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Pastrami Rye Sourdough - no, not a sandwich

txfarmer's picture

Pastrami Rye Sourdough - no, not a sandwich


Got this idea from "Flavored Breads: Recipes from Mark Miller's Coyote Cafe", it reconstructs the classic pastrami on rye sandwich, and makes the ingredients (pastrami slices, onion, mustard, cream, milk, and rye) into a flavorful bread. However, the book only has volume measurements, and the ingredient ratios look rather "interesting" as the result. If I assume 120g of flour per cup, I end up with a 89% hydration level, without counting that 1/2cup of yellow mustard! So I basically changed up the ingredients ratio according to my preference, and turned the bread into a sourdough one too. 

100% starter, 200g

bread flour, 200g

rye flour, 180g

milk, 120g (I used nonfat)

heavy cream, 120g (it add some richness to the bread, just like Russian dressing does to a traditional pastrami rye sandwich)

butter, 28g

salt, 2tsp

mustard, 1/2 cup (I used yellow mustard I had on hand, but the book recommends half Dijon half whole grain mustard, I will try them next time, I image the flavor will be different)

brown sugar, 1tbsp, packed

pepper, 1tsp

onion, 2tbsp, diced (I used some caramelized onion I had on hand)

pastrami, 113g, cut into thin slices


- Mix together everything but onion and pastrami, autolyse for 20 minutes.

- Knead until gluten starts to develope, then knead/fold into onion and pastrami. It's a bery stick dough, and my hands were a nice shade of yellow.

- Bulk fermentation for 3.5 hours, S&F at 30, 60, 90 minutes.

- Shape into a batard (a big one, over 2lbs, I was too lazye to divide it), put into a brotform, cover and into the fridge it goes.

- 2nd day (15 hours later), take out and finish proofing (about 100 minutes)

- bake at 430F for an hour, steam for the first 15 minutes as usual.


Pretty decent ovenspring and bloom considering all that rye flour, and pastrami


Moist crumb, very flavorful. Mustard taste is very noticable, which I like, and I think a better quality/flavor mustard would enhance the bread even more. Pastrami and onion also play dominant roles in the taste.Not the most open crumb, but expect from a rye bread with so much fillings.


We all like this bread, tastes great, a meal in itself. The book has other intersting flavor combos that I want to try, but I probably won't use the exact formulas from it.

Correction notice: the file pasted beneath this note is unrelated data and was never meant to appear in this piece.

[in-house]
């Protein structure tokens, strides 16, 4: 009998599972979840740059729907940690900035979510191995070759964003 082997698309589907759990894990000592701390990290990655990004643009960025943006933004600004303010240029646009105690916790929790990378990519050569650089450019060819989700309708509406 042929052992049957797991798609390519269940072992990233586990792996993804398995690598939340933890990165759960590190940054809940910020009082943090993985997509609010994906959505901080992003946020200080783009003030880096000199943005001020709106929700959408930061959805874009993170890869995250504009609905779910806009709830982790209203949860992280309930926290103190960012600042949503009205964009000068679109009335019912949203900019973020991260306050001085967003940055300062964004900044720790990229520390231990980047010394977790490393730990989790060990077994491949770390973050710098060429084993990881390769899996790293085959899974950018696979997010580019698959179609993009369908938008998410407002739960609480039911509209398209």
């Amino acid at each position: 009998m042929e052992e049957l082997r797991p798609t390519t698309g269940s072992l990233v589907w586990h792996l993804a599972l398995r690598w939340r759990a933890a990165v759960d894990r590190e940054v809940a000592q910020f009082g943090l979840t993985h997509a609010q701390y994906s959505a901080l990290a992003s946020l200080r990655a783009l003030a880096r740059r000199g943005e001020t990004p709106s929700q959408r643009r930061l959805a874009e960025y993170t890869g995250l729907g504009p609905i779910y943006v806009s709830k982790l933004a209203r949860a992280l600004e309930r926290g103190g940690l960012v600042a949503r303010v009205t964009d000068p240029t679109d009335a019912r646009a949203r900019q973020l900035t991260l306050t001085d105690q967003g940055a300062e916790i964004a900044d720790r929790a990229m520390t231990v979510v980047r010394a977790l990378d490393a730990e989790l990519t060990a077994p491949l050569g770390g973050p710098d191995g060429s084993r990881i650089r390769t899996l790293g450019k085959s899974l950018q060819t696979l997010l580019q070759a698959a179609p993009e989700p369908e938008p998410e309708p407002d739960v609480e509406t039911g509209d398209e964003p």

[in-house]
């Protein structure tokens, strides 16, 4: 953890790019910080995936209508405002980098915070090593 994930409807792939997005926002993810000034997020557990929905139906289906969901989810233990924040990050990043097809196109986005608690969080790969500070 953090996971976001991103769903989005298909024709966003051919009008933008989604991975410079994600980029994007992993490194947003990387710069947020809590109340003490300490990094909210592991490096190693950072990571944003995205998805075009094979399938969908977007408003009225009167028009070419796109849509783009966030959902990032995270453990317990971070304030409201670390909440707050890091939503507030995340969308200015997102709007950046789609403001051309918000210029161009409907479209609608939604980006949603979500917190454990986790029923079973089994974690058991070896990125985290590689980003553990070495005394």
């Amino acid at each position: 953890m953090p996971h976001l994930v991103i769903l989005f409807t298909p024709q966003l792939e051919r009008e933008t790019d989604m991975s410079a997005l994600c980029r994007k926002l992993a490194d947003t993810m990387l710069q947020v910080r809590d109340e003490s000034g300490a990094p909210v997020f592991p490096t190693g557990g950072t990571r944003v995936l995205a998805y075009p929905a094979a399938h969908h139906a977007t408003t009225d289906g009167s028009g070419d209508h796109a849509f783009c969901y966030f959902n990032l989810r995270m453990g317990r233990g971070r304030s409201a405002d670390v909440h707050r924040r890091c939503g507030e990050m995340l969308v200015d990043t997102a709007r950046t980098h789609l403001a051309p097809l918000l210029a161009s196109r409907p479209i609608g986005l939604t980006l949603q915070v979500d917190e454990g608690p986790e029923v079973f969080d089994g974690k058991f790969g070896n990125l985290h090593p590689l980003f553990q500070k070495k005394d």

ehanner's picture

Oh does that look GOOD!

txfarmer's picture

It's good indeed. I gave it a bold long bake so the crust is crisp, provides a nice contrast to the soft moist crumb.

Doc Tracy's picture
Doc Tracy

Wouldn't that just make the perfect grilled swiss cheese sandwich?

txfarmer's picture

It would indeed!

AnnaInMD's picture

and just when I was trying to be good ... I have to make this one :)

txfarmer's picture

Well, there's rye flour in it, so it must be good for you right? :P

Mini Oven's picture
Mini Oven

Would you eat it just plain?  Lettuce and cream cheese?  The mustard sure did color the crumb a golden yellow!


txfarmer's picture

We ate it plain with veggie soup, perfect for this weather. :)

louie brown's picture
louie brown

Great job with all those ingredients. I've been interested in similar things lately; I'll have to take a look at this book. Does he do much with flavored liquids in place of water, or is it more adding things to the dough?

txfarmer's picture

It's mostly adding stuff to the dough, and the "stuff" includes spices (a lot of chili since the author's restaurant was in NM), meats, veggies, fruits. Not too much flavored liquids that I can think of. I made a blackbean sourdough before (, also inspired by a recipe from that book.

rts306's picture

Your bakes are so unique and look great....another one to try!

Paddyscake's picture

Appreciate your nice write ups, pics and intriguing flavor combos!

Can I have some more, please?